Measures that would encourage financial firms to be more risk averse would better align the incentives of management with those of bondholders. Firms are currently motivated by the prospect of bailouts and equity-linked executive compensation, which does not benefit bondholders.
By withholding a fixed amount of compensation and issuing contingent convertible securities, both of which are tied to a bank’s regulatory capital ratio, financial firms can improve the alignment of management’s and bondholders’ incentives. The withheld compensation is forfeited when the ratio falls below a high trigger point, and the contingent debt converts to equity when the ratio falls below a low trigger point.
How Is This Article Useful to Practitioners?
Aligning management’s incentives with those of bondholdersis of particular interest to long-term investors and taxpayers—those who pay when firms deemed too big to fail are bailed out. The authors note that the incentive to take on riskier projects may be muted by managers’ career concerns, regulations, and bond covenants. Senior managers, however, tend to have large equity claims that align their interests with those of shareholders, which can skew their decision-making process more toward risk than a bondholder may prefer when evaluating projects.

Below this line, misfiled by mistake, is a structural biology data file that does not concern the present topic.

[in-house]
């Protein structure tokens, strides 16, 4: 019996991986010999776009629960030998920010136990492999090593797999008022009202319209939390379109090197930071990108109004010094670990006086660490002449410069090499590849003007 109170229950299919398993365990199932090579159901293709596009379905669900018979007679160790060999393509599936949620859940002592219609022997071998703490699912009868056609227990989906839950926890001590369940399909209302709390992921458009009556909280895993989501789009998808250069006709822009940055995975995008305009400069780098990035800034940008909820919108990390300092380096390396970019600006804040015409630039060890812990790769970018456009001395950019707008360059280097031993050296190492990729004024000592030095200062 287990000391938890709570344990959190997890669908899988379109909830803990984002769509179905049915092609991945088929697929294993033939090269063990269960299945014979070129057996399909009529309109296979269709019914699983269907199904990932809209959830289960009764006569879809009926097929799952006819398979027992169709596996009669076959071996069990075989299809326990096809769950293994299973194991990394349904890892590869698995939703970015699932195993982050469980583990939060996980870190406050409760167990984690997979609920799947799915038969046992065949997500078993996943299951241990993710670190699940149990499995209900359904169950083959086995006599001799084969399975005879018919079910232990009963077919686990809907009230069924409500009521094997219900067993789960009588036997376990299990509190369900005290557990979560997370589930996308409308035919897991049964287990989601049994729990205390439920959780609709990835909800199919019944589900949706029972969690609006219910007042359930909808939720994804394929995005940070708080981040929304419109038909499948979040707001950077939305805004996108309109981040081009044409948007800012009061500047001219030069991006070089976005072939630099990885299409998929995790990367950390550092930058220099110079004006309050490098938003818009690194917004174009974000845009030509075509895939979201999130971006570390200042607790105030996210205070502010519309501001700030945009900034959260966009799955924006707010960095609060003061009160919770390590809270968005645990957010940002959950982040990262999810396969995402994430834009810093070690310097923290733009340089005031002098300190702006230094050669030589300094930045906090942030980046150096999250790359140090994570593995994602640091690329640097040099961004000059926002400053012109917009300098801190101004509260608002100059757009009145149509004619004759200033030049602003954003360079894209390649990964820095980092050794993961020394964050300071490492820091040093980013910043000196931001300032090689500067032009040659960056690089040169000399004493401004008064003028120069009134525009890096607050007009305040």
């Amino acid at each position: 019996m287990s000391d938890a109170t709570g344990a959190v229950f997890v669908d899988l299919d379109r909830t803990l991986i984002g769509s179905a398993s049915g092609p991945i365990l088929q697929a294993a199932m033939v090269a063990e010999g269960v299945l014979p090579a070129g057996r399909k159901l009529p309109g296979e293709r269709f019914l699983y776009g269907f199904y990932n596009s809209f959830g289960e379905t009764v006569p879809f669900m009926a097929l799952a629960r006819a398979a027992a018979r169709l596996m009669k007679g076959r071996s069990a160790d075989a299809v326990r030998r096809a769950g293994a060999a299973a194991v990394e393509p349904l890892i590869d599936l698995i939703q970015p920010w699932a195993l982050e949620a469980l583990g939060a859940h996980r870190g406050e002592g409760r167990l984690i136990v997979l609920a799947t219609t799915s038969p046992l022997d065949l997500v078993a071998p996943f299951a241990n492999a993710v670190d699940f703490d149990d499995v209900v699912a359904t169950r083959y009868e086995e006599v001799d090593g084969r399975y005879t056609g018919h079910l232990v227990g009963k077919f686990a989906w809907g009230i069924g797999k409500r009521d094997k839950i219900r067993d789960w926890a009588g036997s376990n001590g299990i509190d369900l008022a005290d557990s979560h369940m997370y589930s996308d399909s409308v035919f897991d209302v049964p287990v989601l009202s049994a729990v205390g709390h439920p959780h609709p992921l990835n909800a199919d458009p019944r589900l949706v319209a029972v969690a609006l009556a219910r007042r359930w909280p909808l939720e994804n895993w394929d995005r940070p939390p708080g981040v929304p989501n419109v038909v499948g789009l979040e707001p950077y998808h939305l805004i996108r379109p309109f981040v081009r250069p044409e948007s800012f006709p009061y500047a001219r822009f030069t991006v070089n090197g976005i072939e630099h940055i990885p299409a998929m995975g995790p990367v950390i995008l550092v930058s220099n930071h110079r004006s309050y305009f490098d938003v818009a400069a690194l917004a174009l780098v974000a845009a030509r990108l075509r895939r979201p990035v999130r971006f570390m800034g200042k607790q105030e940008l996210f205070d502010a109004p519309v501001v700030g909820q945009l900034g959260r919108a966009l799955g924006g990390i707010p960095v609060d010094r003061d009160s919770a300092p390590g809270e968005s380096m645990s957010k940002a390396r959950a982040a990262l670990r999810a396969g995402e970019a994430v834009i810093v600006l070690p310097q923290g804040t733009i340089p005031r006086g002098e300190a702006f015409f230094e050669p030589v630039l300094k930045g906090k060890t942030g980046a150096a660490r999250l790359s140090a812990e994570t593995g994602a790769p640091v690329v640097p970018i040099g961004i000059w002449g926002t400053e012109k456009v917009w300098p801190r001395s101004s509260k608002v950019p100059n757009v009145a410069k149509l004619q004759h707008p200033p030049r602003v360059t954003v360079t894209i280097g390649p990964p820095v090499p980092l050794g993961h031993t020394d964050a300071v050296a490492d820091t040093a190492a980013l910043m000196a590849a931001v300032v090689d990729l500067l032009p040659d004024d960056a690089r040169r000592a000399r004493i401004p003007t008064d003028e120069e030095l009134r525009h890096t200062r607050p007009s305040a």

The prospect of government bailouts creates a conflict of interest between taxpayers and shareholders that is similar to the conflict between bondholders and management/shareholders. Financial firms are incentivized to finance risky investments with excessive leverage instead of recapitalizing by issuing equity, which would dilute existing shareholders.
Expanding on previous research, the authors recommend a scheme that would incentivize management to recapitalize the firm before society suffers from the firm’s bankruptcy or bailout. Recently issued UBS bonus bonds illustrate this scheme, with management forfeiting its deferred compensation when the bank’s regulatory capital ratio falls below 7.5% and its contingent debt converting to equity when the capital ratio falls below 5%.
The authors present a compelling and creative solution to the social hazard created by the prospect of government bailouts. Aligning incentives in the manner suggested may go further than regulations to discourage potentially destructive decision making.